UTR: I sense two themes on the new album: you coming to terms with yourself as an artist and you coming to terms with yourself in relationships. But I think what struck me was the way you go about it. The lyrics are very introspective but don’t offer many conclusions. And you don’t really point the finger at anybody.
UTR: So what were you trying to accomplish lyrically in some of these songs where you were analyzing relationships?
Falkner: I think honestly that when I write lyrics they’re like triggers. Or they’re supposed to be triggers for me to do something about it. The story that I end up telling in the lyrics is never conclusive, like you said. Or very rarely. And I like to have enough ambiguity in the lyric where it can be taken in so many different ways, or at least a few different distinct ways by a listener. And that’s actually really important to me. I don’t want to tell people what’s going on. I want to nudge them, you know, to make their own decisions.
UTR: But at the same time you don’t want to be too esoteric.
Falkner: No I don’t want it to just be clever wordplay. I’m definitely not trying to do that. Each song is treated so differently for me. So if I take “Komplicated Man,” for example—I don’t know how to describe the process. I want it to be evocative, but I don’t want it to be totally conclusive.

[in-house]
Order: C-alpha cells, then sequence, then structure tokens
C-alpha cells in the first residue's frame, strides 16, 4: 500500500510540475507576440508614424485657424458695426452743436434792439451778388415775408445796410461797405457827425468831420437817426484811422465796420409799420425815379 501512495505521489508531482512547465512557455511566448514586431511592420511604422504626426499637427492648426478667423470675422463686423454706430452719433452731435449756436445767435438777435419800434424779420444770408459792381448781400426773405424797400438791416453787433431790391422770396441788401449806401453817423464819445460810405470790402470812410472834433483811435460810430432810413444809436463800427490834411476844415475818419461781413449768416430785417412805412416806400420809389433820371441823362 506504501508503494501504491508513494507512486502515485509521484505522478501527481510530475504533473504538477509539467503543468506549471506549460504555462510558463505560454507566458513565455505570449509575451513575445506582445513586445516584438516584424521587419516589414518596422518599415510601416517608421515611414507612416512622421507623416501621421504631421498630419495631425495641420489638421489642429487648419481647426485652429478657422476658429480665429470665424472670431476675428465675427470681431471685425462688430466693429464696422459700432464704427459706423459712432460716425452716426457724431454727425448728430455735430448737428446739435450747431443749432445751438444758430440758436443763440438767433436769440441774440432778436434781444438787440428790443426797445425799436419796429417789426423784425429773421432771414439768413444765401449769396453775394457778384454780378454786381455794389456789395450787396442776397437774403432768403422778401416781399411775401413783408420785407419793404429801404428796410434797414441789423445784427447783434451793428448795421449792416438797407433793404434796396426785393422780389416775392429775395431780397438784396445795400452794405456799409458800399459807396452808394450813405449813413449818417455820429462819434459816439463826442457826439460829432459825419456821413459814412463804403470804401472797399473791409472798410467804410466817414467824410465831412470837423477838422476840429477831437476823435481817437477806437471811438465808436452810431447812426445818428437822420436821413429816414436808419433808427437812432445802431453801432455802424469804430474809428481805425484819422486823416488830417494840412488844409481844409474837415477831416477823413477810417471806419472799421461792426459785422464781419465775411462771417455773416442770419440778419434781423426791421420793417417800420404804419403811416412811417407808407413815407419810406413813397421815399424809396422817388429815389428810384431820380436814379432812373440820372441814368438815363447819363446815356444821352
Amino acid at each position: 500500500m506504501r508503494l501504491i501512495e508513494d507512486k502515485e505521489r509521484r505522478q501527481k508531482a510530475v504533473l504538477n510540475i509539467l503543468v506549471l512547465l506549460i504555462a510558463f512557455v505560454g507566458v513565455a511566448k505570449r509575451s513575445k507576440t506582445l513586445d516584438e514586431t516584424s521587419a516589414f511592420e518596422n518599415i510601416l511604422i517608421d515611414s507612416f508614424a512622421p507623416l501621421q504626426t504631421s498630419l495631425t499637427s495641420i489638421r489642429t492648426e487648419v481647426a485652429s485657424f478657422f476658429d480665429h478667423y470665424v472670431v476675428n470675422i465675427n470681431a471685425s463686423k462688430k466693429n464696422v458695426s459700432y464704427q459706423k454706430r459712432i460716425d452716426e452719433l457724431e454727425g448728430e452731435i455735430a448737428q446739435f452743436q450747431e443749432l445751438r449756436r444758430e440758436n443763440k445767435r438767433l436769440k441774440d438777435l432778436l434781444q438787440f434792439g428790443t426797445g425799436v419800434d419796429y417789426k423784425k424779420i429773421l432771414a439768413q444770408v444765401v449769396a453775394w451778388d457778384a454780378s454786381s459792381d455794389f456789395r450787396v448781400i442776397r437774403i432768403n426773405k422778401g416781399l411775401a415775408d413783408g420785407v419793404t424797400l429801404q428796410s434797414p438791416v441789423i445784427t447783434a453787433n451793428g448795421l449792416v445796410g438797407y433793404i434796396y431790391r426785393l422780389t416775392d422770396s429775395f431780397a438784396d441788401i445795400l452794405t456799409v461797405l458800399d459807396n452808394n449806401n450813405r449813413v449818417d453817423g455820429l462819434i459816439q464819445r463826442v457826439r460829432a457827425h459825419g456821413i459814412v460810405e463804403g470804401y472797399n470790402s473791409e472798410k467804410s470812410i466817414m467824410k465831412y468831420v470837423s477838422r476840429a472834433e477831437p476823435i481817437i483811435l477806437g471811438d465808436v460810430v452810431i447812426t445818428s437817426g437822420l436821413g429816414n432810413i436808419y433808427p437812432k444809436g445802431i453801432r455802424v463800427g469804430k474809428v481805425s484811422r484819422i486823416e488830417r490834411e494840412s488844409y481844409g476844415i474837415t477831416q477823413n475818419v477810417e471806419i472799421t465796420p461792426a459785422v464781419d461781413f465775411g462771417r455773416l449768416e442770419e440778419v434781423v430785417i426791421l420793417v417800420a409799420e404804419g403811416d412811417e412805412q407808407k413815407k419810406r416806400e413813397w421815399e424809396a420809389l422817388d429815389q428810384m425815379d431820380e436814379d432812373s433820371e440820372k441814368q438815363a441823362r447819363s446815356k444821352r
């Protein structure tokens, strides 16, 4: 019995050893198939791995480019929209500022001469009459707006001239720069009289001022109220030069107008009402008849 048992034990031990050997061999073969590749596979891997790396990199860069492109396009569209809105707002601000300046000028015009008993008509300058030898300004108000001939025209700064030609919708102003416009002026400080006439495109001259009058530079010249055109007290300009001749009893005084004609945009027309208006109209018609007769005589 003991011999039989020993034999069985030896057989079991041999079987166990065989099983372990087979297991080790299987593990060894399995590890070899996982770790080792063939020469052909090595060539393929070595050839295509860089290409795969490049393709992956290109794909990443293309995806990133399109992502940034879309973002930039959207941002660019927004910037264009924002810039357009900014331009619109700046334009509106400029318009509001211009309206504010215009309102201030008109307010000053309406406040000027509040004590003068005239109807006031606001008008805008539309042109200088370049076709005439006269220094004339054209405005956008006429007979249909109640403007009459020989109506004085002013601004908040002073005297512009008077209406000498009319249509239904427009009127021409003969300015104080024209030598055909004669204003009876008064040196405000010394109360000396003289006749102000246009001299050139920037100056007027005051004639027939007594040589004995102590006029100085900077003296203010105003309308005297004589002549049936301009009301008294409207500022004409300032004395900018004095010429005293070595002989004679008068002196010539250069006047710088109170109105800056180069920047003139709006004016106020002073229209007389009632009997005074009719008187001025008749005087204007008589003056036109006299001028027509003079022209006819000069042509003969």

UTR: “Komplicated Man” and “Stephanie Tells Me” sound, to me, like they might be two of the oldest songs on the record. Stylistically, they kind of remind me of some of your earlier stuff.
Falkner: Oh yeah? “Komplicated Man” is one of the earliest ones. “Stephanie Tells Me” is probably right in the middle. I think the oldest song on the record is one of the ones that a lot of people think is brand new, which is “This Life of Mine.” That was written probably in 2002 or something. “Komplicated Man” is from about 2002. “Stephanie Tells Me” is from 2005, I think. But a lot of times, too, when I’m recording, because I have almost a producer’s mentality, when it comes to actually recording the song—and what I mean by that is I can kind of chameleon my arrangement style to whatever I think will make the song, you know…